With FLUDD, Mario has the ability to squirt jet streams of water, cleaning up goop and attacking enemies, or hover for short periods of time when FLUDD is in hover nozzle form. The turbo nozzle can be charged up to release an intense horizontal stream of water, propelling Mario forward at super fast speeds. And the fourth function for FLUDD is the rocket nozzle, which must also be charged up, but releases an explosion of water vertically, resulting in Mario soaring upward, followed by a trail of water vapor. The functions that you can perform with FLUDD are dependant on the nozzle attachments that are currently affixed to FLUDD, and only one alternative nozzle can be attached at a time, so you’ll need to make sure you are willing to part with the currently equipped nozzle before picking up another one. You’ll also need to keep an eye on the water pressure. Excessive use of FLUDD requires that you constantly refill the tank. Luckily, water can be found almost everywhere, so refilling the tank shouldn’t be much of a problem.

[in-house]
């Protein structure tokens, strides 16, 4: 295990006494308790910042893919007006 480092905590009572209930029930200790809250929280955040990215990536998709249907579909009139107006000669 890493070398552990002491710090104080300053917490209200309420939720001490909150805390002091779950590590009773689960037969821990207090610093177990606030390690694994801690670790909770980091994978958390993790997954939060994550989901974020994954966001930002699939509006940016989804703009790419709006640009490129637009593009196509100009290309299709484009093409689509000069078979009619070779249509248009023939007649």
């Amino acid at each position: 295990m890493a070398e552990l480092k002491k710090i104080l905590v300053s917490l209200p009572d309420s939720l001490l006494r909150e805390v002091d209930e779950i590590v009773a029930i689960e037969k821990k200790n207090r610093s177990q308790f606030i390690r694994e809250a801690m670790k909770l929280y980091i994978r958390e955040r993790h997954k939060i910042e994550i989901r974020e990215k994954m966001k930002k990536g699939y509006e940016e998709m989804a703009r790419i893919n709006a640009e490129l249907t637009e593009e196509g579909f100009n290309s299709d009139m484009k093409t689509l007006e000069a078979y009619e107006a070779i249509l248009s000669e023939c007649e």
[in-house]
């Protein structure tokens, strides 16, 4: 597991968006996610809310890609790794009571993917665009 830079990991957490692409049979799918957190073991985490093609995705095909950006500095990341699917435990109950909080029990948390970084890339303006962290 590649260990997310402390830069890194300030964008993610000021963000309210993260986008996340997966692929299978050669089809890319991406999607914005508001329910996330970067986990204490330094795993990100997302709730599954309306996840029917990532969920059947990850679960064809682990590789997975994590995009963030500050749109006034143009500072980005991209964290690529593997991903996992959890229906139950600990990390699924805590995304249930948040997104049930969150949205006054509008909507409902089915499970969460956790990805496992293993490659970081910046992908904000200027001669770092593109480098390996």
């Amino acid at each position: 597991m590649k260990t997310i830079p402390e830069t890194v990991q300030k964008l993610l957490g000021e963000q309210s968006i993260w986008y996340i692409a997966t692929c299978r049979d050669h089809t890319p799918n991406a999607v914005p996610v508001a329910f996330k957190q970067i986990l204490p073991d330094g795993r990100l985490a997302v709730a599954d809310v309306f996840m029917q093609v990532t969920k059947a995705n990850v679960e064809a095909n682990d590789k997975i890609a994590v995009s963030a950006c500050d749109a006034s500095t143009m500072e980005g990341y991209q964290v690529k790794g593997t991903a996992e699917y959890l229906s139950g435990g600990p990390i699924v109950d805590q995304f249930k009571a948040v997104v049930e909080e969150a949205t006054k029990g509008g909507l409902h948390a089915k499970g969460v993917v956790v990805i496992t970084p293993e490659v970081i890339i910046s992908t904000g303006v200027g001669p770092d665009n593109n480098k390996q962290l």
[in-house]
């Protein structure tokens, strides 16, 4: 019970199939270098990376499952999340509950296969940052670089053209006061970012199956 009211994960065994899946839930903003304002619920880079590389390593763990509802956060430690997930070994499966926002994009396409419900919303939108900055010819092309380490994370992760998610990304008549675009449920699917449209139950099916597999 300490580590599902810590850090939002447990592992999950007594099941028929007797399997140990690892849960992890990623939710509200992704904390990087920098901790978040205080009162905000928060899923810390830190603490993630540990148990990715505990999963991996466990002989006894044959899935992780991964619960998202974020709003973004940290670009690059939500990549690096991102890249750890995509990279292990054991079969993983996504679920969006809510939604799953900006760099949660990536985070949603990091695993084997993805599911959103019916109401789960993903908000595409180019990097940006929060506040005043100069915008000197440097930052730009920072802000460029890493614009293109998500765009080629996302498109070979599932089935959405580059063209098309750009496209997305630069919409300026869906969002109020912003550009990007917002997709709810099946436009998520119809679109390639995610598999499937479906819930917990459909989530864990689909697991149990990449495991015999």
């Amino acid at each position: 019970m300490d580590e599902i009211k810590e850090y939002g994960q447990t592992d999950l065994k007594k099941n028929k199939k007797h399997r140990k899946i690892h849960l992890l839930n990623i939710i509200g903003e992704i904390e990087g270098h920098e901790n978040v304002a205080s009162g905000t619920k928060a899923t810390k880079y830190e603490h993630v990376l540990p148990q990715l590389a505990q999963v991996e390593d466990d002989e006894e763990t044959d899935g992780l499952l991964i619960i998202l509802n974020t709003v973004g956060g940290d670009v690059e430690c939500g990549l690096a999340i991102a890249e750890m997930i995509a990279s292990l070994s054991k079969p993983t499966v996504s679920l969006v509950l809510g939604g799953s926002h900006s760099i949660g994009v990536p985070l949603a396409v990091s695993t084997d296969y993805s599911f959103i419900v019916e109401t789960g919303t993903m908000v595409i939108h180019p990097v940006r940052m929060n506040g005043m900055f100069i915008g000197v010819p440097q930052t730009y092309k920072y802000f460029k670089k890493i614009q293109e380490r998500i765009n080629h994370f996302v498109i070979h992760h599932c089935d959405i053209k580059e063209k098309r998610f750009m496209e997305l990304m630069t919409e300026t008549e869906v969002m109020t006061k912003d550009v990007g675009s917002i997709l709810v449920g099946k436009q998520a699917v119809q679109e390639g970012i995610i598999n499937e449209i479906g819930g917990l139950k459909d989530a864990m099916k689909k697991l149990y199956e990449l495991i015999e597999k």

Yoshi also came along for the adventure but his role in the game is limited to a few optional shine quests and a single stage. Other than that, Yoshi is pretty much just a novelty addition whose function is almost purely optional. When Yoshi consumes fruit around the island, he will be able to spit different flavored streams of liquid; some marks on various walls only react to specifically flavored liquid. There isn’t a whole lot of incentive for riding on Yoshi, though it does prove an interesting diversion for a little while.

Visually, Super Mario Sunshine is incredibly impressive. The attention to detail is nothing short of astounding. Every drop of water looks amazingly lifelike and reflects nearby objects in real-time, including Mario’s own reflection on water that drips off of him when he is wet. The game really is a sight to behold; the graphical improvements are leaps and bounds over that of his previous outing. Being that the game largely revolves around its water-based theme, it doesn’t come as a surprise that the developers spent a lot of time making the aquatic elements look good, but the finished product defies even exaggerated expectations. The rest of the graphical elements look great too, like the ultra smooth character models and intricately creative and colorful environments. The world of Sunshine seams to breath with life and the hot and humid atmosphere in the game is stunningly believable.